The other problem is more subtle. The fact that the new "pseudotime" construct correlates with disease state and progression is the real breakout finding here. But it's only so compelling because of the authors' claim that the machine-learning model was "unsupervised."

But this wasn't entirely true. Those control patients, so crucial to weed out the noise of normal aging, were labeled as such, according to correspondence I had with Dr Iturria-Medina. The algorithm knew from the beginning who was a control and who was a patient. I asked Dr Iturria-Medina if it was fair, then, to call this an unsupervised model. He wrote, "Probably, depending on the perspective, 'semi-unsupervised' could be a more correct categorization."

But the authors don't mention this in the paper. In fact, they go out of their way to point out that the unsupervised nature of the model is a particular strength because it "guarantees absence of...data overfitting."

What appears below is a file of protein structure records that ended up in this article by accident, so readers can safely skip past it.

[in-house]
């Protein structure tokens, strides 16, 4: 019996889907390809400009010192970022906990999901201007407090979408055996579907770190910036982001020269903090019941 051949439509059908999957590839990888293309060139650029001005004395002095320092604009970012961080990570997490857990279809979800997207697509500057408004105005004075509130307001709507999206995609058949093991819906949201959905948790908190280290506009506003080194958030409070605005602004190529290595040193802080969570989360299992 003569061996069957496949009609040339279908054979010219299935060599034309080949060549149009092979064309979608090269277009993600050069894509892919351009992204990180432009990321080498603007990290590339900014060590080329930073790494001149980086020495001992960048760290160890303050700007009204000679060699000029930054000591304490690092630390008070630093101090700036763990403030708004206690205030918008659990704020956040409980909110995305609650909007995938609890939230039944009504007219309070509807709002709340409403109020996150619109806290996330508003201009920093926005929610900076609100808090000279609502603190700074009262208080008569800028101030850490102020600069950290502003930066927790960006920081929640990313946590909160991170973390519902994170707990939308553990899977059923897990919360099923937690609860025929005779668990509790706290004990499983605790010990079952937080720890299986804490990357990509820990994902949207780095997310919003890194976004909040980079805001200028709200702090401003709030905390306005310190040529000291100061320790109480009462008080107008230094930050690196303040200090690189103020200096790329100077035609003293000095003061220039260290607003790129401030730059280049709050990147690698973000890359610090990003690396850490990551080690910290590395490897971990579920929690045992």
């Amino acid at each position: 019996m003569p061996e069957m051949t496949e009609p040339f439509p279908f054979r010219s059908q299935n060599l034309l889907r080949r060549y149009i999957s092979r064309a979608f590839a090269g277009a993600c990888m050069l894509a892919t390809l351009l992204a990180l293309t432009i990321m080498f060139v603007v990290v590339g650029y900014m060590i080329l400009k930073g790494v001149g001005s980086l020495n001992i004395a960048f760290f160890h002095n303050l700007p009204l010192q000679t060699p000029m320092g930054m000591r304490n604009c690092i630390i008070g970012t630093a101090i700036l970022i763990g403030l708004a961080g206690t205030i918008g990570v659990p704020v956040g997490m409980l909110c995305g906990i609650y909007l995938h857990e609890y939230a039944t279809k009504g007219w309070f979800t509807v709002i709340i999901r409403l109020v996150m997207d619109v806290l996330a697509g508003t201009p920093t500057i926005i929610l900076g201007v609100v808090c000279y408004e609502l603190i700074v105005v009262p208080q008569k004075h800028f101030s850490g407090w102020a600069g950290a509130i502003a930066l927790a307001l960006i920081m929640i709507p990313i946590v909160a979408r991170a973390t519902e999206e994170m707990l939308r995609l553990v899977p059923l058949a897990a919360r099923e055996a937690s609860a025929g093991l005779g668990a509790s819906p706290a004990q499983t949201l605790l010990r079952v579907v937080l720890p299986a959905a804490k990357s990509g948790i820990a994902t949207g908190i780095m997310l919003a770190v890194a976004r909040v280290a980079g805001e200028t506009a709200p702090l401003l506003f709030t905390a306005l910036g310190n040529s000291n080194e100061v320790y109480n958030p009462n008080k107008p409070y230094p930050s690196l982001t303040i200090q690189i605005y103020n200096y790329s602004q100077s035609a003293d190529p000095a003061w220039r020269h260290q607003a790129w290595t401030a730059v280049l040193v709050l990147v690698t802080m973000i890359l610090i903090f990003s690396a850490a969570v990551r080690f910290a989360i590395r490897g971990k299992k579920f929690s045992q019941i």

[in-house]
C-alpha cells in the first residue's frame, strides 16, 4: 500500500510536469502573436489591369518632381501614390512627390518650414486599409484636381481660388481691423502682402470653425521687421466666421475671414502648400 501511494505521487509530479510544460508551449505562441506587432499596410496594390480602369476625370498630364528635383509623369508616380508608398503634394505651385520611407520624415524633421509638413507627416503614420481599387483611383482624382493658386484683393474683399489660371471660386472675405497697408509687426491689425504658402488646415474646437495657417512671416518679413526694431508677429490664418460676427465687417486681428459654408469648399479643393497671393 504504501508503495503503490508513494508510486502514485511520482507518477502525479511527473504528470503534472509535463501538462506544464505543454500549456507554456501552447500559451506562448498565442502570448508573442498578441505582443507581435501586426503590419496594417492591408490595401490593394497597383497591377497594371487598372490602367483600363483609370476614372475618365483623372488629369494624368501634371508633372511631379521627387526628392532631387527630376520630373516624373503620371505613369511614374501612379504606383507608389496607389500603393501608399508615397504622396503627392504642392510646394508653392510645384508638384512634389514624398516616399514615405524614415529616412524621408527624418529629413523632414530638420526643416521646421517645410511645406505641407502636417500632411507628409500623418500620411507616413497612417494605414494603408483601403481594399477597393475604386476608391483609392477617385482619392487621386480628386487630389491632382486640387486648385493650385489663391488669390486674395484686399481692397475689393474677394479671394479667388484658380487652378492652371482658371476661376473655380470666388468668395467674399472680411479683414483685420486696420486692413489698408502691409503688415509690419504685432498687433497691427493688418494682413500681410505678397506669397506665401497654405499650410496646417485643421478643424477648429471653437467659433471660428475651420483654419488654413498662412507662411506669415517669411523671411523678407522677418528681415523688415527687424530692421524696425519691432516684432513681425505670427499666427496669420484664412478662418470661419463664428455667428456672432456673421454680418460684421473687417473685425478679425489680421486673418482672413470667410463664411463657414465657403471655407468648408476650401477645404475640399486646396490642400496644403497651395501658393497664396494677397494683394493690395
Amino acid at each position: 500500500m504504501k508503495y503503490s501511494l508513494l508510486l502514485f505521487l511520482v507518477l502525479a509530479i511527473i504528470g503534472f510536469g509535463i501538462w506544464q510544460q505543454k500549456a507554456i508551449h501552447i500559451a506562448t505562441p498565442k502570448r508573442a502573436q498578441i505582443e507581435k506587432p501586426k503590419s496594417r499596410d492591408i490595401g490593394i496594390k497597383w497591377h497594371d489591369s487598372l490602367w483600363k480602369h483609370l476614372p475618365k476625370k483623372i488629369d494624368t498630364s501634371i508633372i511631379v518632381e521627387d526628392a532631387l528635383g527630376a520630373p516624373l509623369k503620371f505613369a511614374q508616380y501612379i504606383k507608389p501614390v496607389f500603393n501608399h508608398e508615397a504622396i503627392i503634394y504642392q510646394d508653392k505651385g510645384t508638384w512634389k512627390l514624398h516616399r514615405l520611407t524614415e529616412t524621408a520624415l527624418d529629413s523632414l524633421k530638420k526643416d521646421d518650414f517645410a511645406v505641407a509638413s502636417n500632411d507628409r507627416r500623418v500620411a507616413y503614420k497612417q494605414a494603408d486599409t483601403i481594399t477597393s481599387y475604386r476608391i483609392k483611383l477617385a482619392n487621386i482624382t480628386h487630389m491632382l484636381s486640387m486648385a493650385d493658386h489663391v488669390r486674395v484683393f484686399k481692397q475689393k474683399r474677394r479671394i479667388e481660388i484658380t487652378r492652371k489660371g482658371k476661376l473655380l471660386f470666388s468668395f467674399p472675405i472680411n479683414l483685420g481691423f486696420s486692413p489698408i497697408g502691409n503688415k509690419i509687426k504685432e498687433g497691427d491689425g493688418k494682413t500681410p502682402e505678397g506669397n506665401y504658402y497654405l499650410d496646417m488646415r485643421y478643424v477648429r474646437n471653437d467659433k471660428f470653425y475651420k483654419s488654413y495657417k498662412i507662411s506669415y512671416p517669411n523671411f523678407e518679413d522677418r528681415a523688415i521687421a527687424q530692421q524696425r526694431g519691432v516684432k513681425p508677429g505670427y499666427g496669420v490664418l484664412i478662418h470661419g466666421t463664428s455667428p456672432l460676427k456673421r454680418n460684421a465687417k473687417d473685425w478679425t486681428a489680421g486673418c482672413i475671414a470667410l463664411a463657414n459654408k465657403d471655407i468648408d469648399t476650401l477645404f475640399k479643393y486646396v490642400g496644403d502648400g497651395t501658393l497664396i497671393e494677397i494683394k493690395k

And that may be true, if the model is really unsupervised. But since it is somewhat supervised, we now have the possibility that the strong relationships observed between pseudotime and various disease outcomes are not driven by biology but by overfitting of the training data.

This would all be easily determined by applying the model to a held-out test set, but this wasn't done.

I want to be clear: This doesn't invalidate the results, but it does mean that we need to see some replication in other cohorts with rigorously held out test sets before we can be really confident that the algorithm is learning something about the disease and not just the dataset it was developed in.

We're in an amazing new world where data science promises to give new insights into disease, but it is very complex, and subtle variations in study design can have big implications for interpretation. Many of us, myself included, are still learning how to interpret studies like this. Machine-learning algorithms may not be as complicated as the human brain yet, but they're complicated enough that understanding these studies is far from intuitive.

F. Perry Wilson, MD, MSCE, is an associate professor of medicine and director of Yale's Program of Applied Translational Research. His science communication work can be found in the Huffington Post, on NPR, and here on Medscape. He tweets @methodsmanmd and hosts a repository of his communication work at www.methodsman.com.